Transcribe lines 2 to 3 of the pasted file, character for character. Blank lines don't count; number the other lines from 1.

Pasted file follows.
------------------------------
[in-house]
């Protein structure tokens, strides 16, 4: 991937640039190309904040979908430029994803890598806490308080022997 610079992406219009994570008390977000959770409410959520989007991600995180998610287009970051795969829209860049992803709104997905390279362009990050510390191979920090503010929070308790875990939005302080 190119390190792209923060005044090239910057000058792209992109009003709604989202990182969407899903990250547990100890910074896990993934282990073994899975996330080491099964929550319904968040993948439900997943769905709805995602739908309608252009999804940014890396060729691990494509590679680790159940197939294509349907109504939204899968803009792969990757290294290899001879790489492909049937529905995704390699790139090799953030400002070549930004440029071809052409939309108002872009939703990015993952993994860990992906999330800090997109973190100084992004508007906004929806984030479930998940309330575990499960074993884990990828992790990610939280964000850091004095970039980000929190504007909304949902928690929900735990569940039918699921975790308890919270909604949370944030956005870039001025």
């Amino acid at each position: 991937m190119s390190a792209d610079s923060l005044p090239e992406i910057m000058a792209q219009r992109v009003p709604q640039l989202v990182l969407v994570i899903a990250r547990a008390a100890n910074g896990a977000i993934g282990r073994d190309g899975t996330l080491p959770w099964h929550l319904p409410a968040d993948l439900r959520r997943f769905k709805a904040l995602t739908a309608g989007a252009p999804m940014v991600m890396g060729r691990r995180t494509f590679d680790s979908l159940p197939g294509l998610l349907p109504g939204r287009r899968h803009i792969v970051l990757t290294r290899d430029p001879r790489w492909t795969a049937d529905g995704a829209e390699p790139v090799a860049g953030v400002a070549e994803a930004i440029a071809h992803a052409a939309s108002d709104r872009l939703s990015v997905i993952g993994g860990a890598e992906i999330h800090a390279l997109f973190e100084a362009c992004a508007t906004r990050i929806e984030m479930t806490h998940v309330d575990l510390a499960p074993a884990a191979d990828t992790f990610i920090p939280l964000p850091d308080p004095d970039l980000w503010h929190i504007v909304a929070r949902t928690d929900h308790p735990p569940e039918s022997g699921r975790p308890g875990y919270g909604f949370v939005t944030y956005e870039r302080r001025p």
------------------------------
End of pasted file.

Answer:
């Protein structure tokens, strides 16, 4: 991937640039190309904040979908430029994803890598806490308080022997 610079992406219009994570008390977000959770409410959520989007991600995180998610287009970051795969829209860049992803709104997905390279362009990050510390191979920090503010929070308790875990939005302080 190119390190792209923060005044090239910057000058792209992109009003709604989202990182969407899903990250547990100890910074896990993934282990073994899975996330080491099964929550319904968040993948439900997943769905709805995602739908309608252009999804940014890396060729691990494509590679680790159940197939294509349907109504939204899968803009792969990757290294290899001879790489492909049937529905995704390699790139090799953030400002070549930004440029071809052409939309108002872009939703990015993952993994860990992906999330800090997109973190100084992004508007906004929806984030479930998940309330575990499960074993884990990828992790990610939280964000850091004095970039980000929190504007909304949902928690929900735990569940039918699921975790308890919270909604949370944030956005870039001025």
């Amino acid at each position: 991937m190119s390190a792209d610079s923060l005044p090239e992406i910057m000058a792209q219009r992109v009003p709604q640039l989202v990182l969407v994570i899903a990250r547990a008390a100890n910074g896990a977000i993934g282990r073994d190309g899975t996330l080491p959770w099964h929550l319904p409410a968040d993948l439900r959520r997943f769905k709805a904040l995602t739908a309608g989007a252009p999804m940014v991600m890396g060729r691990r995180t494509f590679d680790s979908l159940p197939g294509l998610l349907p109504g939204r287009r899968h803009i792969v970051l990757t290294r290899d430029p001879r790489w492909t795969a049937d529905g995704a829209e390699p790139v090799a860049g953030v400002a070549e994803a930004i440029a071809h992803a052409a939309s108002d709104r872009l939703s990015v997905i993952g993994g860990a890598e992906i999330h800090a390279l997109f973190e100084a362009c992004a508007t906004r990050i929806e984030m479930t806490h998940v309330d575990l510390a499960p074993a884990a191979d990828t992790f990610i920090p939280l964000p850091d308080p004095d970039l980000w503010h929190i504007v909304a929070r949902t928690d929900h308790p735990p569940e039918s022997g699921r975790p308890g875990y919270g909604f949370v939005t944030y956005e870039r302080r001025p």